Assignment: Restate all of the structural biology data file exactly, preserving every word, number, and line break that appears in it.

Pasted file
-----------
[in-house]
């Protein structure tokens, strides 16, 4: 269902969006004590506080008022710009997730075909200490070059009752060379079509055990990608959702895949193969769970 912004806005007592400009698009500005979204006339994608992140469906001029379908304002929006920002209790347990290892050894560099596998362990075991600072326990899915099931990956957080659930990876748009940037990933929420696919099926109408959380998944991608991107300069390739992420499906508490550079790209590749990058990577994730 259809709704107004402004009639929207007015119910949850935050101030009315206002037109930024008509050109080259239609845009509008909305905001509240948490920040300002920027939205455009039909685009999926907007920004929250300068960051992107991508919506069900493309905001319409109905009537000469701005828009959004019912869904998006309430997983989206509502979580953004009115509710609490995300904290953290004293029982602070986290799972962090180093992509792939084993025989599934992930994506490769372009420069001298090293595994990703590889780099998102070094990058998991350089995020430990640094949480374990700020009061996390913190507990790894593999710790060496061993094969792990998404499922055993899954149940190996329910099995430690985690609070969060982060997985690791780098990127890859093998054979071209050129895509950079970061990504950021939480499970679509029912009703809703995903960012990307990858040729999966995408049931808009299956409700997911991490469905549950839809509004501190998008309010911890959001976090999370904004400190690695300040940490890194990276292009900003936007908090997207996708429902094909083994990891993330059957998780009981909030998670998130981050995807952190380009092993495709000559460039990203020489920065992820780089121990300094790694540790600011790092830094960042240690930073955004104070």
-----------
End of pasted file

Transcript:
[in-house]
């Protein structure tokens, strides 16, 4: 269902969006004590506080008022710009997730075909200490070059009752060379079509055990990608959702895949193969769970 912004806005007592400009698009500005979204006339994608992140469906001029379908304002929006920002209790347990290892050894560099596998362990075991600072326990899915099931990956957080659930990876748009940037990933929420696919099926109408959380998944991608991107300069390739992420499906508490550079790209590749990058990577994730 259809709704107004402004009639929207007015119910949850935050101030009315206002037109930024008509050109080259239609845009509008909305905001509240948490920040300002920027939205455009039909685009999926907007920004929250300068960051992107991508919506069900493309905001319409109905009537000469701005828009959004019912869904998006309430997983989206509502979580953004009115509710609490995300904290953290004293029982602070986290799972962090180093992509792939084993025989599934992930994506490769372009420069001298090293595994990703590889780099998102070094990058998991350089995020430990640094949480374990700020009061996390913190507990790894593999710790060496061993094969792990998404499922055993899954149940190996329910099995430690985690609070969060982060997985690791780098990127890859093998054979071209050129895509950079970061990504950021939480499970679509029912009703809703995903960012990307990858040729999966995408049931808009299956409700997911991490469905549950839809509004501190998008309010911890959001976090999370904004400190690695300040940490890194990276292009900003936007908090997207996708429902094909083994990891993330059957998780009981909030998670998130981050995807952190380009092993495709000559460039990203020489920065992820780089121990300094790694540790600011790092830094960042240690930073955004104070």